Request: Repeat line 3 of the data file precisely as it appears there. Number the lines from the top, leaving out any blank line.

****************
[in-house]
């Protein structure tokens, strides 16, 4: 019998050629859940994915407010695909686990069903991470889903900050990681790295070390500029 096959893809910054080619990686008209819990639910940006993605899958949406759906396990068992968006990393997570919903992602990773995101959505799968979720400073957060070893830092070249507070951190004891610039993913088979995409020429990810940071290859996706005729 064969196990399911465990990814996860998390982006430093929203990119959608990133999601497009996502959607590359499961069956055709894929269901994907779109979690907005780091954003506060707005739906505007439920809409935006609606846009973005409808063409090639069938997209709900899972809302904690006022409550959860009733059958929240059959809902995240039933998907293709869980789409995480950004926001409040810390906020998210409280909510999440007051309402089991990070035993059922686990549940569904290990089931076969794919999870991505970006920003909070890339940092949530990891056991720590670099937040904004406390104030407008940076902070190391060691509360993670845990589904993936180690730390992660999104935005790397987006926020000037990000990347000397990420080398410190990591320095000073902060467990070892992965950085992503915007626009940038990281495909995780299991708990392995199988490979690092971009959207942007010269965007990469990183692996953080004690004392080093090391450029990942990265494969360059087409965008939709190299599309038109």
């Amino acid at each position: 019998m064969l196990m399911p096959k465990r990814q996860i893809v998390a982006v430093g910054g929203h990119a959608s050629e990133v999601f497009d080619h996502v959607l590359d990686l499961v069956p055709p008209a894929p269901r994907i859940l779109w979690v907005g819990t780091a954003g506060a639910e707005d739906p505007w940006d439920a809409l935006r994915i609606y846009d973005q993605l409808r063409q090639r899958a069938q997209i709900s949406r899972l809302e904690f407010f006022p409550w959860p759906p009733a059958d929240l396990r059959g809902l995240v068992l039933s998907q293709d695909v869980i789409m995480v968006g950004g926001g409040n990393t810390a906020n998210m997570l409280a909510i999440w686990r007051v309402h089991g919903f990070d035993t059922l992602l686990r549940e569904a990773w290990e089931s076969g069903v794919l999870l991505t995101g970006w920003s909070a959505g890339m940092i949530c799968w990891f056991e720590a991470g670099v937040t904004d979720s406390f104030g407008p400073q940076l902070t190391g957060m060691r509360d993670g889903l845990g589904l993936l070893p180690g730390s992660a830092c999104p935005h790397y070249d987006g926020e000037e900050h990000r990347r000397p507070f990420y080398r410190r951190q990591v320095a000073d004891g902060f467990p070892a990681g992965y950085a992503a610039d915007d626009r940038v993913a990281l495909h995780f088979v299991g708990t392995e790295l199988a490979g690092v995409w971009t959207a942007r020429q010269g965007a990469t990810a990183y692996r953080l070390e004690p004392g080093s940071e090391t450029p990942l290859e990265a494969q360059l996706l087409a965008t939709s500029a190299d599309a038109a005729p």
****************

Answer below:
């Amino acid at each position: 019998m064969l196990m399911p096959k465990r990814q996860i893809v998390a982006v430093g910054g929203h990119a959608s050629e990133v999601f497009d080619h996502v959607l590359d990686l499961v069956p055709p008209a894929p269901r994907i859940l779109w979690v907005g819990t780091a954003g506060a639910e707005d739906p505007w940006d439920a809409l935006r994915i609606y846009d973005q993605l409808r063409q090639r899958a069938q997209i709900s949406r899972l809302e904690f407010f006022p409550w959860p759906p009733a059958d929240l396990r059959g809902l995240v068992l039933s998907q293709d695909v869980i789409m995480v968006g950004g926001g409040n990393t810390a906020n998210m997570l409280a909510i999440w686990r007051v309402h089991g919903f990070d035993t059922l992602l686990r549940e569904a990773w290990e089931s076969g069903v794919l999870l991505t995101g970006w920003s909070a959505g890339m940092i949530c799968w990891f056991e720590a991470g670099v937040t904004d979720s406390f104030g407008p400073q940076l902070t190391g957060m060691r509360d993670g889903l845990g589904l993936l070893p180690g730390s992660a830092c999104p935005h790397y070249d987006g926020e000037e900050h990000r990347r000397p507070f990420y080398r410190r951190q990591v320095a000073d004891g902060f467990p070892a990681g992965y950085a992503a610039d915007d626009r940038v993913a990281l495909h995780f088979v299991g708990t392995e790295l199988a490979g690092v995409w971009t959207a942007r020429q010269g965007a990469t990810a990183y692996r953080l070390e004690p004392g080093s940071e090391t450029p990942l290859e990265a494969q360059l996706l087409a965008t939709s500029a190299d599309a038109a005729p």